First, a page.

Sunday, June 21, 2015

A COUNTRY IN DENIAL

When the Supreme Court declared that racism is no longer a problem in the US it was obvious that this country is populated by a large number of people who live in "denial" (Denial can involve a flat out rejection of the existence of a fact or reality) which results in what has been a rash of race-related acts of violence as not seen anywhere else in the civilized world.



We reinforce this by conveniently (with the help of the media) labeling these massacres as the work of "lone wolves"; isolated events completely unrelated to broader society. Nothing could be further from the truth.



First off let's get real about wolves. They run in packs.  Hate mongering racists run in packs and there are plenty of them to go around; the KKK is one example. Another are white supremacist/ neo Nazis gangs. Then there are the much larger packs of closeted racists who are by far more dangerous because they stay in the shadows and insidiously spread the hatred by looking the other way when one of their pack goes astray.




Authorities said Saturday that the man accused of killing nine African Americans in a venerable Charleston, S.C., church left a racist manifesto targeting blacks, Jews and Hispanics on his Web site, a white supremacist broadside that also appears to offer a rationale for the shootings.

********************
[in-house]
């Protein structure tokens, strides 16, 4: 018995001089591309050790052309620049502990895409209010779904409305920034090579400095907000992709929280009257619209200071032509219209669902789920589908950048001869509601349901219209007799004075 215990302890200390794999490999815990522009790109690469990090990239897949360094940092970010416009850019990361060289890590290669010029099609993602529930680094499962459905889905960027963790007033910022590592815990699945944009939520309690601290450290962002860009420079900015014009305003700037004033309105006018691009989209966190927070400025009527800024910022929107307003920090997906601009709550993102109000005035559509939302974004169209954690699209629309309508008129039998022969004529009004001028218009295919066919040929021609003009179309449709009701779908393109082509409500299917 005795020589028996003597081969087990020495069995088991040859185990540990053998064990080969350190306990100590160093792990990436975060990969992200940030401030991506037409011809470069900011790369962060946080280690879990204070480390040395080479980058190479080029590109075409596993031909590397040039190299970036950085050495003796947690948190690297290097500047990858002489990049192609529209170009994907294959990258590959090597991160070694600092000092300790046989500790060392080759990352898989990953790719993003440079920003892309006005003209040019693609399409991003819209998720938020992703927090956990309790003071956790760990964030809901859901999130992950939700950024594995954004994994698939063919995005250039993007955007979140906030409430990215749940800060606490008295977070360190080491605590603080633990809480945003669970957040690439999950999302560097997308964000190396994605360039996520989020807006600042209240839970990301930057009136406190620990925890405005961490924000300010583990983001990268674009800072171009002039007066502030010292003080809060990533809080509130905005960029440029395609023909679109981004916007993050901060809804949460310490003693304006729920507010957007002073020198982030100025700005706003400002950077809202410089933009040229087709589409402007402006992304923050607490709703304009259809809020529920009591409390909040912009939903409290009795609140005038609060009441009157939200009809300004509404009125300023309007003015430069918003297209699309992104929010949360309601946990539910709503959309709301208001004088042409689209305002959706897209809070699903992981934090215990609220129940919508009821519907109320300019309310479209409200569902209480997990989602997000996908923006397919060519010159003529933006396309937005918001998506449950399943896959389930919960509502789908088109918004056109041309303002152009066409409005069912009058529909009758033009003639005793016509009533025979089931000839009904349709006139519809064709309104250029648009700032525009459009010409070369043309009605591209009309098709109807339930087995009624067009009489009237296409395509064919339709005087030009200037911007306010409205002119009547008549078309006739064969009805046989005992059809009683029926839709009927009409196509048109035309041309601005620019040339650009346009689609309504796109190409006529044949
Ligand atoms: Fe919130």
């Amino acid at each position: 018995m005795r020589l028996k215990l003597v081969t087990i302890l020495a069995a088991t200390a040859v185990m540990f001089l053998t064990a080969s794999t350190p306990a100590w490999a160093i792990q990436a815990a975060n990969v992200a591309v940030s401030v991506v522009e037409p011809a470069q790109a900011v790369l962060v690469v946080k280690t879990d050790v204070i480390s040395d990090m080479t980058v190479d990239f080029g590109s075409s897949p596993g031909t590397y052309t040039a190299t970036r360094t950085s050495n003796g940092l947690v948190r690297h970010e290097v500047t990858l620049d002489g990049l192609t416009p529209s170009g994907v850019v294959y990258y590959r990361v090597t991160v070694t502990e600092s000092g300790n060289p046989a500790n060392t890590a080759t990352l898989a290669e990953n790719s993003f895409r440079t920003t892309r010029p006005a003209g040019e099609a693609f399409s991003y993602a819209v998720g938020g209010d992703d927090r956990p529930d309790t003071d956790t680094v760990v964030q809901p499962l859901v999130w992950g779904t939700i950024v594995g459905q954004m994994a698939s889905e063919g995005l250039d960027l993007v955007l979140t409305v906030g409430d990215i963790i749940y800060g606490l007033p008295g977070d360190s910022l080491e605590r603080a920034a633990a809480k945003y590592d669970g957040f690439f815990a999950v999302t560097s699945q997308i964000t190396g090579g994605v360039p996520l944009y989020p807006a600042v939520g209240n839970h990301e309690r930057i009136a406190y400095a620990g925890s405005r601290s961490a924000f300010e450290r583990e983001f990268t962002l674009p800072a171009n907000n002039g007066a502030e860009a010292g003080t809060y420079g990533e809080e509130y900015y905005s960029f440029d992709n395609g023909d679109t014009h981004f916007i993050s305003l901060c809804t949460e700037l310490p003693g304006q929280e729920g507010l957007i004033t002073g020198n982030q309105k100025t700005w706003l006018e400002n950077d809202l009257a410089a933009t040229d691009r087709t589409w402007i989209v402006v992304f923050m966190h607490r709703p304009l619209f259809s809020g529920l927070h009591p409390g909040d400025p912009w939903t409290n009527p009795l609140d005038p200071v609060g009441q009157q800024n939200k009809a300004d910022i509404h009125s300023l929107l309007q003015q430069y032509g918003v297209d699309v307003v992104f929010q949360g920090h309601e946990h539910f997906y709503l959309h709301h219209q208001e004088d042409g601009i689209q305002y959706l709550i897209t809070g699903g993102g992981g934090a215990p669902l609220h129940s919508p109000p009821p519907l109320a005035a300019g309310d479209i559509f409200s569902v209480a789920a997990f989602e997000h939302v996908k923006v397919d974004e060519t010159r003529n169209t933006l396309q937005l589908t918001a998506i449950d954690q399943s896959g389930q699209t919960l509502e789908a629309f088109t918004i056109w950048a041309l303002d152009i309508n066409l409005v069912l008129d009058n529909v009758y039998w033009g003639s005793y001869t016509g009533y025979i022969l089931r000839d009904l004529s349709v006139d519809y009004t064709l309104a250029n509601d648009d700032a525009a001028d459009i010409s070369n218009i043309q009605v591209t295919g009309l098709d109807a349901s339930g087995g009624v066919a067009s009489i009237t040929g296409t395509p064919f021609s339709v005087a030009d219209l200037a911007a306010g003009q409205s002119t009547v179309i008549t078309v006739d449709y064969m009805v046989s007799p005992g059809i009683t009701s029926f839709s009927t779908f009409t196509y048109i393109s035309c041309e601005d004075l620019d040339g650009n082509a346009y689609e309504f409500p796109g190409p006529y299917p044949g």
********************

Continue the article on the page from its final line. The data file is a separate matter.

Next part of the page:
The lengthy declaration, loaded with offensive racial characterizations of blacks and others, includes the conclusion that “someone has to have the bravery to take it to the real world, and I guess that has to be me.”

But the vast majority of the rant, which displays some unusually sophisticated language if all of it was written by Roof, a ninth-grade dropout, reveals a deep hatred of minorities — particularly blacks — and a strong belief in racist stereotypes.

“Negroes have lower IQ's, lower impulse control, and higher testosterone levels in generals,” the manifesto declares. “These three things alone are a recipe for violent behavior.”

The manifesto also condemns whites who have moved to the suburbs in search of better schools and neighborhoods, which, it declares “is just a way to escape [blacks] and other minorities.” That passage used an epithet for African Americans.

“I hate with a passion the whole idea of the suburbs. To me it represents nothing but scared White people running. Running because they are too weak, scared and brainwashed to fight,” the manifesto states. It also spurns patriotism as “people pretending like they have something to be proud while White people are being murdered daily in the streets.”